Only two electrodes are needed, despite the three p-n junctions, because electrons are able to tunnel across the boundaries between the junctions. The Department of Energy claims that the new cells could produce electricity for $0.12-$0.16/kWh, in the range of the most expensive conventional power sources. Unfortunately, the new approach has rapidly become entangled in a series of law suits, with Solarex, an Amoco subsidiary, suing United Solar over patent infringement.
A second approach developed by University of New South Wales (Australia) researchers Martin Green and Alistair Sproul also uses multiple layers, but, in this case, the layers are of ordinary n- and p-doped silicon. The trick is that each layer has its own separate electrodes. The electrodes, rather than running across the top of the thin film, are buried within in it, running top to bottom (see Fig. 5). Alternating sets of electrodes contact n and p layers. In this way, efficiencies as high as 25% with costs as low as $10/m2 are claimed. But much work is needed before such laboratory devices can be commercialized.
Solar energy cells that can compete directly with fossil and nuclear power appear to remain beyond the horizon. However, the new generation of solar cells is likely to make photovoltaics a rapidly growing market in the coming years. o
Solar cells such as this 25-kW cadmium telluride thin-film array are used in the desert and other remote sites where the expense of delivering electricity far exceeds the expense of producing it via energy conversion.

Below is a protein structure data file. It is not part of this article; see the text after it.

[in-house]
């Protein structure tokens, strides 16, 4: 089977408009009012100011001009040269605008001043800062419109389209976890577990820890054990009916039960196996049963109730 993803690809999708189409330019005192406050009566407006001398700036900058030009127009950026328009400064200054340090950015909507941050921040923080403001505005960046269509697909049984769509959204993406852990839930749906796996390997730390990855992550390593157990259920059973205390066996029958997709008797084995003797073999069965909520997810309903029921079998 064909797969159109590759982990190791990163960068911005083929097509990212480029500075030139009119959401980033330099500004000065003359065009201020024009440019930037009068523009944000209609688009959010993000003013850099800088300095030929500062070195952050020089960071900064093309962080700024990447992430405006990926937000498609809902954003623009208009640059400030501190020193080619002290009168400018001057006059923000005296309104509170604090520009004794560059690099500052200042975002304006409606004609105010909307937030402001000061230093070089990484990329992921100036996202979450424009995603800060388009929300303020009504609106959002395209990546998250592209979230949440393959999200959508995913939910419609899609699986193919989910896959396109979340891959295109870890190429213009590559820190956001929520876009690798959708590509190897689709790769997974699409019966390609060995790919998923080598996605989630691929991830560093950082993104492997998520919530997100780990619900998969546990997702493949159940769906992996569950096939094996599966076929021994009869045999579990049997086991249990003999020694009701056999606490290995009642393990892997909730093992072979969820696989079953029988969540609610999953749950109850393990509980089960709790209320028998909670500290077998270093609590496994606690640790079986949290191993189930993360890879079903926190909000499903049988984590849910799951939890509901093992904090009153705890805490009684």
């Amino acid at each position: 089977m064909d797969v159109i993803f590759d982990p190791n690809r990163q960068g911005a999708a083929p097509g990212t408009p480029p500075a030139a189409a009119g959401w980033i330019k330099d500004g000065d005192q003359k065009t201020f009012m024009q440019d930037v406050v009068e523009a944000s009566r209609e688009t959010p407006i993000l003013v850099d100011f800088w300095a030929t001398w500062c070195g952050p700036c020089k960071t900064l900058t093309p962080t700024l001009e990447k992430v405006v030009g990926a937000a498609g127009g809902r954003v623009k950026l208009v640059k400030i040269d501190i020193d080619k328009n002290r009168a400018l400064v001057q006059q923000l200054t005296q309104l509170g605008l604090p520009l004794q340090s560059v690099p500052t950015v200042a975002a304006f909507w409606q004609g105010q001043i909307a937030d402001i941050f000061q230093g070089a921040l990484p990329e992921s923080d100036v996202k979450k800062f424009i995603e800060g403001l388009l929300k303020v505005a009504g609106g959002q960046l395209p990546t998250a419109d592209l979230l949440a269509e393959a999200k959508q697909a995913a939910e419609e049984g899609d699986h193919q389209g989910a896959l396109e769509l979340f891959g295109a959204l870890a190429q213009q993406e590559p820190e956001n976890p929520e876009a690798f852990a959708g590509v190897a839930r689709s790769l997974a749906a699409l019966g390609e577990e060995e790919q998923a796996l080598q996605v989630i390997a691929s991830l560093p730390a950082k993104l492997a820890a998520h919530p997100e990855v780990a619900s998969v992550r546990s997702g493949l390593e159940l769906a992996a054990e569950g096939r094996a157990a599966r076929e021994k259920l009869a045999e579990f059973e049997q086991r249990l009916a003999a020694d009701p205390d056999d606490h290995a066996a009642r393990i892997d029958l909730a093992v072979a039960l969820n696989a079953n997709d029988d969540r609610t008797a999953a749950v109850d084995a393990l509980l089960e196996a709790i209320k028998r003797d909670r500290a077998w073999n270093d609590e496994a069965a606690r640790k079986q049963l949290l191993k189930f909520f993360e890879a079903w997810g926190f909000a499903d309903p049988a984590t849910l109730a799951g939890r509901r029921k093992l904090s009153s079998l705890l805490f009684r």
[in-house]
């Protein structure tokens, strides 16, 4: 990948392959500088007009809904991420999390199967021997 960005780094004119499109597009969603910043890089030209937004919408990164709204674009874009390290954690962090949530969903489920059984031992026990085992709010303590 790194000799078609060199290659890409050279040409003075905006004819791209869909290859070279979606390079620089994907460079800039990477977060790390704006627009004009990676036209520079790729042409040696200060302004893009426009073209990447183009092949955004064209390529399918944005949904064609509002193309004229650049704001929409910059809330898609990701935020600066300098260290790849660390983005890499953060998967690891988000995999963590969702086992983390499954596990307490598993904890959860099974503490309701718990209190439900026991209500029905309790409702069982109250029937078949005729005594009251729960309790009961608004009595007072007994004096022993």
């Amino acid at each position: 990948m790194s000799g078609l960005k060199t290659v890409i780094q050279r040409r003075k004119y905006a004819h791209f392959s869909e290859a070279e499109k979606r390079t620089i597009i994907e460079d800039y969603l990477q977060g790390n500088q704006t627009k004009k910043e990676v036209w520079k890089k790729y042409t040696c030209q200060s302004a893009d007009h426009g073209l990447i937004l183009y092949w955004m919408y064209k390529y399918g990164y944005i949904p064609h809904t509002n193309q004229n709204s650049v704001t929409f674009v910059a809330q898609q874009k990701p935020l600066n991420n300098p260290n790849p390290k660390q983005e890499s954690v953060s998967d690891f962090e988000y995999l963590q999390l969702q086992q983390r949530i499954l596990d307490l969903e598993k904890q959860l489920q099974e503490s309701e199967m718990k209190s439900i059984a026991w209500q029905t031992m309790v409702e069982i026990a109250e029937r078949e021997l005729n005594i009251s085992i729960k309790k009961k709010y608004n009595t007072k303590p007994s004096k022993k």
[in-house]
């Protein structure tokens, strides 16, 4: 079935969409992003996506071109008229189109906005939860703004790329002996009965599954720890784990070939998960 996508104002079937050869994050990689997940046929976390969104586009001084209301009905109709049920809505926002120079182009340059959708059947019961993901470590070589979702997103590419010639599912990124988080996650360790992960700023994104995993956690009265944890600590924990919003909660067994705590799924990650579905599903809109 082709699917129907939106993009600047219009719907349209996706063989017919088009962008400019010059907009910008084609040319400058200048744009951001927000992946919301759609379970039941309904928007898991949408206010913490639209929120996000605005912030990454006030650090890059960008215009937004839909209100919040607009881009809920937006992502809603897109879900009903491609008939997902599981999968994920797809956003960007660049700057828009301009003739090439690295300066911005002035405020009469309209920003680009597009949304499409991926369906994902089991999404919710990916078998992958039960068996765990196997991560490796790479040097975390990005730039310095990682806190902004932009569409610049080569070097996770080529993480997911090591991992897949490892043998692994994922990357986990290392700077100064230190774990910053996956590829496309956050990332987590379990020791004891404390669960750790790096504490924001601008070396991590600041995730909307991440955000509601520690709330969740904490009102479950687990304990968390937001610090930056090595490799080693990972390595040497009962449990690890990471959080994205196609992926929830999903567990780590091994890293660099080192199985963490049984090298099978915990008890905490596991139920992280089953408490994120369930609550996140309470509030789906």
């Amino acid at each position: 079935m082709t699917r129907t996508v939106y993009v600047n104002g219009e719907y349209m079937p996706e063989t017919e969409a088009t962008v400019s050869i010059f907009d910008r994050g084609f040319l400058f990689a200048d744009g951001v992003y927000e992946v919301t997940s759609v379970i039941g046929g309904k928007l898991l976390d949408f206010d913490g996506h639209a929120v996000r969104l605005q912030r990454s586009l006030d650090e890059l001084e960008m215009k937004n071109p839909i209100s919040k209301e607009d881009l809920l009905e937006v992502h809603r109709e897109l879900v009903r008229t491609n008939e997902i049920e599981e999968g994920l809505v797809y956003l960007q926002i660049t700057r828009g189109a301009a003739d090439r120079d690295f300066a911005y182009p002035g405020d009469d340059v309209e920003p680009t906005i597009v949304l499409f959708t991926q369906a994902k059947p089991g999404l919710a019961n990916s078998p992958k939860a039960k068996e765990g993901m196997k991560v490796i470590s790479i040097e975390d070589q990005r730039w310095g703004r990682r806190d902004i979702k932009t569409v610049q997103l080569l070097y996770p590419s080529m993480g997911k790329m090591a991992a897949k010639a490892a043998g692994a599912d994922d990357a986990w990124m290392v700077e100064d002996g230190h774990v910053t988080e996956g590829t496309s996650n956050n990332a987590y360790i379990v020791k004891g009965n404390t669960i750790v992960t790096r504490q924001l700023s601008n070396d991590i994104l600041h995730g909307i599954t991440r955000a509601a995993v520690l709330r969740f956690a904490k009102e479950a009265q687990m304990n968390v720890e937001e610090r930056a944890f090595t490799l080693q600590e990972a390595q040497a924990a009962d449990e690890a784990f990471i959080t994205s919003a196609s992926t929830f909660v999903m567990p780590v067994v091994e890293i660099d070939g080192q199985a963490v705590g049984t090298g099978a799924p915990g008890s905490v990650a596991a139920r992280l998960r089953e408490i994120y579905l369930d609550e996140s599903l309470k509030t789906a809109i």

FIGURE 1. Solar cells are p-n junctions. When they are exposed to light, electrons are bounced across the bandgap by photons into the conduction band, leaving holes behind. Driven by the intrinsic potential of the junction, electrons and holes flow in opposite directions, generating a voltage and producing electrical energy.
FIGURE 2. The basic structure of a solar cell is simple. The positive and negative doped semiconductors (with negative on top) are sandwiched between a back contact and front electrodes that carry the current of several cells out of the module. In crystalline-silicon cells, the semiconductor layer is generally about 100 µm thick, while in thin-film cells it may be as thin as a few microns.
FIGURE 3. Cross section of thin-film cell shows how copper indium diselenide (CIS) forms heterojunctions with cadmium sulfide (CdS). Such thin-film cells have efficiencies in the 9%-12% range.
FIGURE 4. Thin-film cell developed by United Solar Systems employs three separate p-n junctions, each absorbing a different slice of solar spectrum. In such multiple-junction designs, electrons and holes tunnel across the barriers between the junctions, necessitating the use of only two electrodes.
FIGURE 5. Solar-cell design by Australian researchers uses multiple electrodes to pick u¥the power generated by several layers of junctions.